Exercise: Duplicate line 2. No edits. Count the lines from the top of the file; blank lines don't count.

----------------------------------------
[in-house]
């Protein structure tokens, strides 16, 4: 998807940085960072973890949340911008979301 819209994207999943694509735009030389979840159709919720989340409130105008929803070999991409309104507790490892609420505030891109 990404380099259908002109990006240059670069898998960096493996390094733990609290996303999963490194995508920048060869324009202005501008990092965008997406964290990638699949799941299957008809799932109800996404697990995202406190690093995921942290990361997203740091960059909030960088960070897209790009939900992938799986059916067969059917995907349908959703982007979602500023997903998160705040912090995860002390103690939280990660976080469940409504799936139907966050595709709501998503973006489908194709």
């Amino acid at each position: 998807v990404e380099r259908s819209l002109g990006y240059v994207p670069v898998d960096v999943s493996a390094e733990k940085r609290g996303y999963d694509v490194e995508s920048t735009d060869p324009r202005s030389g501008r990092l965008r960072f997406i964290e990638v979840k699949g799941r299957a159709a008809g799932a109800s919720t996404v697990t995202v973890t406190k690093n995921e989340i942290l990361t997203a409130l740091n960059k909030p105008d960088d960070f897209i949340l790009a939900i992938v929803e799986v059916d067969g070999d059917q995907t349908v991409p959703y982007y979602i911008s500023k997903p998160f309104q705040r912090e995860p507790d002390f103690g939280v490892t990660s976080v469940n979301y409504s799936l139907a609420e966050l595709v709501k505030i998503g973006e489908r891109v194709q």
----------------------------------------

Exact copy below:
């Protein structure tokens, strides 16, 4: 998807940085960072973890949340911008979301 819209994207999943694509735009030389979840159709919720989340409130105008929803070999991409309104507790490892609420505030891109 990404380099259908002109990006240059670069898998960096493996390094733990609290996303999963490194995508920048060869324009202005501008990092965008997406964290990638699949799941299957008809799932109800996404697990995202406190690093995921942290990361997203740091960059909030960088960070897209790009939900992938799986059916067969059917995907349908959703982007979602500023997903998160705040912090995860002390103690939280990660976080469940409504799936139907966050595709709501998503973006489908194709």